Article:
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Distance Learning

We are coming up to the end of week six of distance learning. It has been a strange experience to have been thrown into this format, at first thinking it may just be a few weeks, to the realization that it is until the end of this semester, and school year. A few weeks back the school board implemented the move to ass/No Pass for grades this semester. Along the way there have been many conversations, meetings and debates about the best way to move forward in these times.

As the push to return to “normal” and bring the economy back happens, we are now looking at how to start the fall semester under the assumption that we will still be practicing social distancing behaviors. How do you operate a school with a student body of around 2500 and keep everyone six feet apart? Not to mention the cleaning of air and surfaces in between groups of students.

Whatever it looks like, the digital divide has been highlighted in these past weeks. It is amazing the discrepancies in access to the online world. A technology that was intended to connect has been one of the main factors in the division of the community.

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Shelter in place…

So we are now in week 2 of the shelter in place order. I did go out to the store for a few things yesterday. Otherwise, I have stayed in the neighborhood. Dog walks, a few short runs, and probably too many calories consumed for what I’m doing.

Distance learning, some ceramic work, hanging out with students on Zoom. Watching students sleep later and later, some until 2 PM.

Appreciating what we, as a family, have. Appreciating the dogs, the sun, the rain – even though I am solar-powered and really miss the blue skies. That goes to my appreciating where we live. Weather wimps, yes. I will take the mild climate in exchange for the occasional earthquake.

I have started a morning picture in the backyard, so that’s a good way to start the day, take a moment to appreciate it all.

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My Journey with Raku continued…

finished raku kiln

Picking up from where I left off last time, I was determined to make a raku kiln of my own. So, looking at images I took while at Mike’s and the video from Simon Leach, I ordered some materials. When the materials all showed up I excitedly started forming the bottom half, cut the right sizes for the ends and then realized I didn’t have enough of the wire mesh for the whole form, let’s call that mistake #1. Mistake #2 then would be the amount of ceramic wool I purchased, falling way too short. I had not done adequate research and while there is much I appreciate about Amazon, the one-click purchase is not one of them! So I re-ordered some wire, found a new place for more appropriate wool, and fit in the rest of the building of the kiln. One aspect that helped me get it done was a conversation with a friend around going to NCECA and while catching up and making plans, I put out there that I would fire the kiln before the end of January.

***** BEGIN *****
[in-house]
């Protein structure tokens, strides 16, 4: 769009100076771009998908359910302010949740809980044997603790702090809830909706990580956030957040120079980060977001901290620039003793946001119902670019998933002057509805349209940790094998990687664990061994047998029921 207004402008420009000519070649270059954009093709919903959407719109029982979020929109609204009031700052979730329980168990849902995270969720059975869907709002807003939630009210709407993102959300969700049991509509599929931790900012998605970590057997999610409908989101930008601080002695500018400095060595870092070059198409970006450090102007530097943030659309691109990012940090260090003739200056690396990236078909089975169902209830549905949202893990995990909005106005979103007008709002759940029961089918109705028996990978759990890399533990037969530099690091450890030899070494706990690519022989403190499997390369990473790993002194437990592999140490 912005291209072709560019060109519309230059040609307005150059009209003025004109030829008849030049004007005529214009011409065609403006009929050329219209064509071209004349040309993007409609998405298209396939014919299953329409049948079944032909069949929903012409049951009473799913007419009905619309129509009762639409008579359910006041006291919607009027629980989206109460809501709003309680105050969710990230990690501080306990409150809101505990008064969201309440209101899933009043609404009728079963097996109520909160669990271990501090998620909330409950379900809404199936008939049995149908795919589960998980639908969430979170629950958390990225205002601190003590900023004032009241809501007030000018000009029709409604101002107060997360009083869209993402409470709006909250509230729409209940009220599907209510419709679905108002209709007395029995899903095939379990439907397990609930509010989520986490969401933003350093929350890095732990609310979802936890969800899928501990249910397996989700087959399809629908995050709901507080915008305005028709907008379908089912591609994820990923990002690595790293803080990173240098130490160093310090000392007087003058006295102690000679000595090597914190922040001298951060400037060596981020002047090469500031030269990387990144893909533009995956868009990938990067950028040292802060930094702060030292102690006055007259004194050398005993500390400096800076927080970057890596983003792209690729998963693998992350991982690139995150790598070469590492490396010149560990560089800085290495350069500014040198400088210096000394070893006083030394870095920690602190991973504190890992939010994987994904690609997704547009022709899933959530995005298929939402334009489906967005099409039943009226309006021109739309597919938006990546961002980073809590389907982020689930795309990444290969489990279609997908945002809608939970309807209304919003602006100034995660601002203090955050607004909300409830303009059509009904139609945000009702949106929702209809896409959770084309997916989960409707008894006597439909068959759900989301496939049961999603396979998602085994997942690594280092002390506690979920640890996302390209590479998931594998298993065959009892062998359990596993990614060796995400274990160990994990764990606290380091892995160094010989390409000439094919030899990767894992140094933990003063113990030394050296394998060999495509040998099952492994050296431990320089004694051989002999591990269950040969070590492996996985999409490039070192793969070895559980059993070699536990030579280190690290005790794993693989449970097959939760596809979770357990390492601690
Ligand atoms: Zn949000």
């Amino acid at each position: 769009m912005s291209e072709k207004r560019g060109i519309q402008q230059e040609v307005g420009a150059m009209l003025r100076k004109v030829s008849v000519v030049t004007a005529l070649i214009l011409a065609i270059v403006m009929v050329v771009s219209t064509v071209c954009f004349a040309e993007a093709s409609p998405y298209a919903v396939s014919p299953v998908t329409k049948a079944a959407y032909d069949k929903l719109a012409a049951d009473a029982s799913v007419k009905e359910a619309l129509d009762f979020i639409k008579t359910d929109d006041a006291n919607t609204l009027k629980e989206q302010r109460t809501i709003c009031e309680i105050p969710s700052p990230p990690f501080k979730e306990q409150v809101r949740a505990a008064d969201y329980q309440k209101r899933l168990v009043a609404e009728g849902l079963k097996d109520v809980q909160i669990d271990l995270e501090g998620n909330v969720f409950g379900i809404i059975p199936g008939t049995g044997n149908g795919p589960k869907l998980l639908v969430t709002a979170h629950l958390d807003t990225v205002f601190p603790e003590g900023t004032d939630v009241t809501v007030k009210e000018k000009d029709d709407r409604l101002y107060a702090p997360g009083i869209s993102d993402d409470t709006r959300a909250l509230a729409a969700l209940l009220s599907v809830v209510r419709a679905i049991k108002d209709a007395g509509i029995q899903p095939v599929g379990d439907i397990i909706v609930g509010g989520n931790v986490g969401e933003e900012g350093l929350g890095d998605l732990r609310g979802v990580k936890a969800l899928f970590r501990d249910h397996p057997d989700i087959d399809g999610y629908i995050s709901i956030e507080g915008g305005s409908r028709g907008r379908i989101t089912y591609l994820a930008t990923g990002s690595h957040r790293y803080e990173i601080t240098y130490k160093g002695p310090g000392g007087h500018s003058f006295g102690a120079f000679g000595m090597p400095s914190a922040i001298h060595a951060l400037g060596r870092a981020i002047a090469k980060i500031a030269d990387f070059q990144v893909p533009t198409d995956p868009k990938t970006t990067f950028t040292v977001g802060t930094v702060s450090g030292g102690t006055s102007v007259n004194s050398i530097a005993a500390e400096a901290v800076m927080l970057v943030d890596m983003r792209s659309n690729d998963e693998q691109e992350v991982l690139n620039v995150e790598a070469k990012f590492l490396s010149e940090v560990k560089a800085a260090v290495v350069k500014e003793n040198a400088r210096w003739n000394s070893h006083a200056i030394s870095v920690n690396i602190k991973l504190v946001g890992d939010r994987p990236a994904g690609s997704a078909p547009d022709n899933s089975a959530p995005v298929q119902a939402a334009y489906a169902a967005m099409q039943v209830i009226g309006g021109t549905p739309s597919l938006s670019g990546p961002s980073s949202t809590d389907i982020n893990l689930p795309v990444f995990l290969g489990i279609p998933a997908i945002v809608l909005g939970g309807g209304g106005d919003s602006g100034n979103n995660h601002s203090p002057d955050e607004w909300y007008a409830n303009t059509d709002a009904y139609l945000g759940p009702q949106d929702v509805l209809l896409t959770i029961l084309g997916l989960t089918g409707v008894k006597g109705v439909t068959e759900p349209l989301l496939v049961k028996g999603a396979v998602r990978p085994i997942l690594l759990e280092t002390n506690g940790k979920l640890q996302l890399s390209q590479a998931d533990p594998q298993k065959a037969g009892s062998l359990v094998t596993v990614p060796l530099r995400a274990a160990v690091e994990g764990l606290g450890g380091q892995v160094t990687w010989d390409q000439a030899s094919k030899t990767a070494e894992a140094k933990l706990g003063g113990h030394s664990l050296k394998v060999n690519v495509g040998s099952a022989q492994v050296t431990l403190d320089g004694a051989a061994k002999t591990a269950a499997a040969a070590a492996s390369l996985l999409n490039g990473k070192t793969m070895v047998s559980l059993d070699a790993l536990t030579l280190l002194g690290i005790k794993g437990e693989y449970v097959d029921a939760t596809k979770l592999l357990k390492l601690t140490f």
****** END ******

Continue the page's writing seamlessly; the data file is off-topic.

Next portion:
finished raku kiln

So there it is, the first kiln I built. Rough around the edges and with plenty of room for growth. In all it was a fun project and as I’ve said previously, I’ve learned a great deal about what not to do. For now though, it’s been fun to fire and share my path. There’s more to come about the firings I’ve done and where I want to take it next. Thank you for looking.

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My journey with raku.

So it starts last September (2018) with a trip to Southern California to visit some friends from NCECA. Mike Flower had planned a raku firing in his back yard on the Friday after school. I had gone down to visit his classroom and see what he had going on.

I brought a few pieces to fire and got to participate and see first hand the set up he has. It’s based on the Simon Leach model from his 2010 video. So it had been quite some time since I had seen a raku firing and was excited for the evening.

Mike Flower setting up kiln.

Mike Flower setting up the kiln.
Raku kiln, firing underway!
Kiln, during the fire.

After leaving that weekend I was determined to make my own and then bring it to the students at school to share the process with them. Not having any solid plans to work from it was a great opportunity to learn from mistakes made.

Thanks for reading, check back for more of the journey.

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So… there’s been a lot.

raku kiln

It so happens that today is National Napping Day and while I think it’s great to celebrate a good nap, I try to get them in as regularly as possible. After a short, but good nap, I thought I’d finally take some time to put down some thoughts and a bit about what’s happened in this first quarter of the year. As I write about all of this it seems to be all on the home front and all things I am practicing to bring into the school setting. The Peninsula Pottery is another project I am working on that will help bring these experiments and explorations into schools; not just Menlo-Atherton but I envision sharing this with other communities too.


I’ve successfully fired a homemade raku kiln a few times in this month, I will follow up with a more detailed account of that process. It’s been fun, educational, and has left me with more questions than answers. I suppose that’s not bad for where I am in the process.

Slipcast and mold making.

As a part of Etc. have built and used our first slip cast molds. A great learning experience with mediocre results. Still fun and were left wanting more. More details to follow on that too.


I am looking forward to attending NCECA in the next few weeks. It will be good to see friends from last year and meet some new folks with similar interests. I don’t know about the weather in Minneapolis, but I imagine by the end of the week I will acclimate relatively well. I hope I will anyway.